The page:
The data then reveal that between them, these respondents consume five different news sources. But it fails to capture the fact that not only have they based their answers on consumption of the same news agenda, but also the same selection of stories produced by the same two providers. So their answers suggest a picture of news diversity that simply does not reflect the reality of their consumption.

It stands to reason that those who maintain editorial control over news output have a prior influence in shaping the news agenda and should not be considered in tandem with those that may merely amplify their voices. The sale of newspapers has always been influenced to some extent by retailer selection, point of sale prominence and promotions, etc. Of course, aggregators and intermediaries play a relatively more interventionist role in influencing the reach of particular news stories, outlets and agendas. But that is a separate plurality issue that should be considered within a separate framework, lest we end up comparing apples with oranges. The logic of multi-sourcing according to industry lobbyists is that an increase in the share or reach of an online aggregator comes at the expense of traditional or ‘legacy’ media influence. But in fact, it could have the exact opposite effect.

Carefully combining metrics

Of course, no measure of plurality on its own is flawless and it makes sense to rely on more than one set of metrics or standards. Some of the measures contained within the current framework represent sensible and reliable indicators, notably consumption metrics based on standard data collected by industry. But when used in conjunction with other, less pertinent indicators, there is a serious risk of muddying the waters in ways that obscure the ability of particular entities to dominate public conversation.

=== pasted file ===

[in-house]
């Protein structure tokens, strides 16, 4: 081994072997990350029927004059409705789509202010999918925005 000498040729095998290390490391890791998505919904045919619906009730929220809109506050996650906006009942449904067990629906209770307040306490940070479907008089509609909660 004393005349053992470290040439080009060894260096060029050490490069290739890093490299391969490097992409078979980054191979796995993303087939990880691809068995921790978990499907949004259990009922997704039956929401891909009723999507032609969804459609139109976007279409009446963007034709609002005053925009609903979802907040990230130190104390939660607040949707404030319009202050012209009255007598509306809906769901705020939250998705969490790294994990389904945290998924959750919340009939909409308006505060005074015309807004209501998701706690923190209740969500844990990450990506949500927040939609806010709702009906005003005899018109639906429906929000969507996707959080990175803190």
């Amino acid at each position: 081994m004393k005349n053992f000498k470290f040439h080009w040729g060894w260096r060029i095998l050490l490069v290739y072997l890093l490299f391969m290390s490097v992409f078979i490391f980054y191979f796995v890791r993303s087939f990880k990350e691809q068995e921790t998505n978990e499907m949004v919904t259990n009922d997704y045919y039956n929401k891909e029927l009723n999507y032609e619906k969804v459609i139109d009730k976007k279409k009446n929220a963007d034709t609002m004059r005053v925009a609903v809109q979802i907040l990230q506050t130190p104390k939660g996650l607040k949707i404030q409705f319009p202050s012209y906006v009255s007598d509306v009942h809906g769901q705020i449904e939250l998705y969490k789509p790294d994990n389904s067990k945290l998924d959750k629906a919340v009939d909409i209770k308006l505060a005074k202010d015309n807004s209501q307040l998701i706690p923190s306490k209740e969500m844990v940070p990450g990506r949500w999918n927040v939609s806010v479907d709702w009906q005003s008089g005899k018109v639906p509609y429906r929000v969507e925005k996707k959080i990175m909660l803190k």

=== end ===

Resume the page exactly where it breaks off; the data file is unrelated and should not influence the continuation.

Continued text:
All this matters because the glaring omission from recent inquiries into media plurality concerns not the measurement, but the assessment. The closest we have gotten to this elephant in the room is when the Secretary of State asked Ofcom – with characteristic vagueness – to provide guidance on the advantages and disadvantages of providing ‘additional guidance or indicative levels’ in regard to plurality sufficiency, and ‘how they might be made to work’.

Ofcom’s response was equally vague and heavily caveated by its reminder that “it would be for Parliament to consider whether it can provide any further guidance on how sufficiency should be defined.” However, without such guidance “it may have to be left to the discretion of the reviewing body to consider sufficiency” and provide guidance instead. This guidance “is most likely to take the form of indicative ranges, with additional qualitative guidance as to how those ranges should be interpreted.”

In the three years and three public inquiries since then, we have moved no further on this thorny but critical issue.  In the end of course, any framework of measurement means very little without a basis for assessing how plural or diverse our media landscape really is, and what should be done about concentrated media power. The existing regime has failed precisely because of the absence of clear bright lines which could form the basis of transparent plurality decisions.  The more we squeeze into the basket, the more we recreate those conditions of capture that have undermined faith in the current system, and which will permanently favour the status quo.

This blog gives the views of the author, and does not represent the position of the LSE Media Policy Project blog, nor of the London School of Economics.